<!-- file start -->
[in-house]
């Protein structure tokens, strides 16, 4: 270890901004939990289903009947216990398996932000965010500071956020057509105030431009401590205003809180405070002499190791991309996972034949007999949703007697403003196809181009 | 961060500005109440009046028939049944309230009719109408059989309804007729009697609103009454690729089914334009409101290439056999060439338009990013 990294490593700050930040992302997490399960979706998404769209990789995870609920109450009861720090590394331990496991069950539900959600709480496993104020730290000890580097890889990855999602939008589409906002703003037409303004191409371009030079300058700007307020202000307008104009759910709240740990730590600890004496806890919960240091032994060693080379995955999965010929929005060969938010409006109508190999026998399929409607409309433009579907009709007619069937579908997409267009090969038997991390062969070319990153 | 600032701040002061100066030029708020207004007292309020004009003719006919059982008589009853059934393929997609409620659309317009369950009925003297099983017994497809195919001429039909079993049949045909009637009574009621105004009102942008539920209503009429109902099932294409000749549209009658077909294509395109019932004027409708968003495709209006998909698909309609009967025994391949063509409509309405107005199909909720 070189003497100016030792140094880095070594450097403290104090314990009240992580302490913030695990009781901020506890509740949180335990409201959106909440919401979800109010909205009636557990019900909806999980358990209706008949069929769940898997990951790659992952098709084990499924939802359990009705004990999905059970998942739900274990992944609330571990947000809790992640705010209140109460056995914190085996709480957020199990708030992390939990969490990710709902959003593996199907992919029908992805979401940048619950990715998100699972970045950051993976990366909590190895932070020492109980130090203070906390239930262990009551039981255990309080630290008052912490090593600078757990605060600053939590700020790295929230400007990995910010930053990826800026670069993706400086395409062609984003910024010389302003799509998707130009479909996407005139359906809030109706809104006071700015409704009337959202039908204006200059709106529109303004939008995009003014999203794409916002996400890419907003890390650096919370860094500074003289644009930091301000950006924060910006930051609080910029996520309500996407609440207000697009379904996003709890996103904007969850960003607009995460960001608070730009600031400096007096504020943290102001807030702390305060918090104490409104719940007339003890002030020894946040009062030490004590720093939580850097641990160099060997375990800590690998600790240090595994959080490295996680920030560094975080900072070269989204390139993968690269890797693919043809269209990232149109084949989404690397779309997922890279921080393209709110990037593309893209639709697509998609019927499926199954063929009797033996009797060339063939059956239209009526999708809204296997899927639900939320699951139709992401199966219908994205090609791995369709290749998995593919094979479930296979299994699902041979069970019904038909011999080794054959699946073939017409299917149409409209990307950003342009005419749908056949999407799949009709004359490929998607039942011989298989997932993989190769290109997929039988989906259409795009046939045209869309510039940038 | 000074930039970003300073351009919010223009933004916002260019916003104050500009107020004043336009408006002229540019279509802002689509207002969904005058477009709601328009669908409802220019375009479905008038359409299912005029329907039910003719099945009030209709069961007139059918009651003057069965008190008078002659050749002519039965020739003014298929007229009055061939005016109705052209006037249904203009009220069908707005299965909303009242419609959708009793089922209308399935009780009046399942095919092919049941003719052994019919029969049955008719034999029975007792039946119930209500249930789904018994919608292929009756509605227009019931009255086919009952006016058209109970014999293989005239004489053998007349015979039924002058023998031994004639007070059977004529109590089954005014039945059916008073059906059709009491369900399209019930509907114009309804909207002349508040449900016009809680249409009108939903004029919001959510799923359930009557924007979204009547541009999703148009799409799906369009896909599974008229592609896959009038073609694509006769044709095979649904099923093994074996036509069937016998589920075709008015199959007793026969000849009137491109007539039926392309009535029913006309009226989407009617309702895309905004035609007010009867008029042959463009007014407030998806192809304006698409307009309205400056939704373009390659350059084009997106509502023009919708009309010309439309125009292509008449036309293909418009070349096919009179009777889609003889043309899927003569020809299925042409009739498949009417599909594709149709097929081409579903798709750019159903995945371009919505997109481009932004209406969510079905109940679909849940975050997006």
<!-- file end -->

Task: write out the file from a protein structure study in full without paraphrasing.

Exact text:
[in-house]
């Protein structure tokens, strides 16, 4: 270890901004939990289903009947216990398996932000965010500071956020057509105030431009401590205003809180405070002499190791991309996972034949007999949703007697403003196809181009 | 961060500005109440009046028939049944309230009719109408059989309804007729009697609103009454690729089914334009409101290439056999060439338009990013 990294490593700050930040992302997490399960979706998404769209990789995870609920109450009861720090590394331990496991069950539900959600709480496993104020730290000890580097890889990855999602939008589409906002703003037409303004191409371009030079300058700007307020202000307008104009759910709240740990730590600890004496806890919960240091032994060693080379995955999965010929929005060969938010409006109508190999026998399929409607409309433009579907009709007619069937579908997409267009090969038997991390062969070319990153 | 600032701040002061100066030029708020207004007292309020004009003719006919059982008589009853059934393929997609409620659309317009369950009925003297099983017994497809195919001429039909079993049949045909009637009574009621105004009102942008539920209503009429109902099932294409000749549209009658077909294509395109019932004027409708968003495709209006998909698909309609009967025994391949063509409509309405107005199909909720 070189003497100016030792140094880095070594450097403290104090314990009240992580302490913030695990009781901020506890509740949180335990409201959106909440919401979800109010909205009636557990019900909806999980358990209706008949069929769940898997990951790659992952098709084990499924939802359990009705004990999905059970998942739900274990992944609330571990947000809790992640705010209140109460056995914190085996709480957020199990708030992390939990969490990710709902959003593996199907992919029908992805979401940048619950990715998100699972970045950051993976990366909590190895932070020492109980130090203070906390239930262990009551039981255990309080630290008052912490090593600078757990605060600053939590700020790295929230400007990995910010930053990826800026670069993706400086395409062609984003910024010389302003799509998707130009479909996407005139359906809030109706809104006071700015409704009337959202039908204006200059709106529109303004939008995009003014999203794409916002996400890419907003890390650096919370860094500074003289644009930091301000950006924060910006930051609080910029996520309500996407609440207000697009379904996003709890996103904007969850960003607009995460960001608070730009600031400096007096504020943290102001807030702390305060918090104490409104719940007339003890002030020894946040009062030490004590720093939580850097641990160099060997375990800590690998600790240090595994959080490295996680920030560094975080900072070269989204390139993968690269890797693919043809269209990232149109084949989404690397779309997922890279921080393209709110990037593309893209639709697509998609019927499926199954063929009797033996009797060339063939059956239209009526999708809204296997899927639900939320699951139709992401199966219908994205090609791995369709290749998995593919094979479930296979299994699902041979069970019904038909011999080794054959699946073939017409299917149409409209990307950003342009005419749908056949999407799949009709004359490929998607039942011989298989997932993989190769290109997929039988989906259409795009046939045209869309510039940038 | 000074930039970003300073351009919010223009933004916002260019916003104050500009107020004043336009408006002229540019279509802002689509207002969904005058477009709601328009669908409802220019375009479905008038359409299912005029329907039910003719099945009030209709069961007139059918009651003057069965008190008078002659050749002519039965020739003014298929007229009055061939005016109705052209006037249904203009009220069908707005299965909303009242419609959708009793089922209308399935009780009046399942095919092919049941003719052994019919029969049955008719034999029975007792039946119930209500249930789904018994919608292929009756509605227009019931009255086919009952006016058209109970014999293989005239004489053998007349015979039924002058023998031994004639007070059977004529109590089954005014039945059916008073059906059709009491369900399209019930509907114009309804909207002349508040449900016009809680249409009108939903004029919001959510799923359930009557924007979204009547541009999703148009799409799906369009896909599974008229592609896959009038073609694509006769044709095979649904099923093994074996036509069937016998589920075709008015199959007793026969000849009137491109007539039926392309009535029913006309009226989407009617309702895309905004035609007010009867008029042959463009007014407030998806192809304006698409307009309205400056939704373009390659350059084009997106509502023009919708009309010309439309125009292509008449036309293909418009070349096919009179009777889609003889043309899927003569020809299925042409009739498949009417599909594709149709097929081409579903798709750019159903995945371009919505997109481009932004209406969510079905109940679909849940975050997006």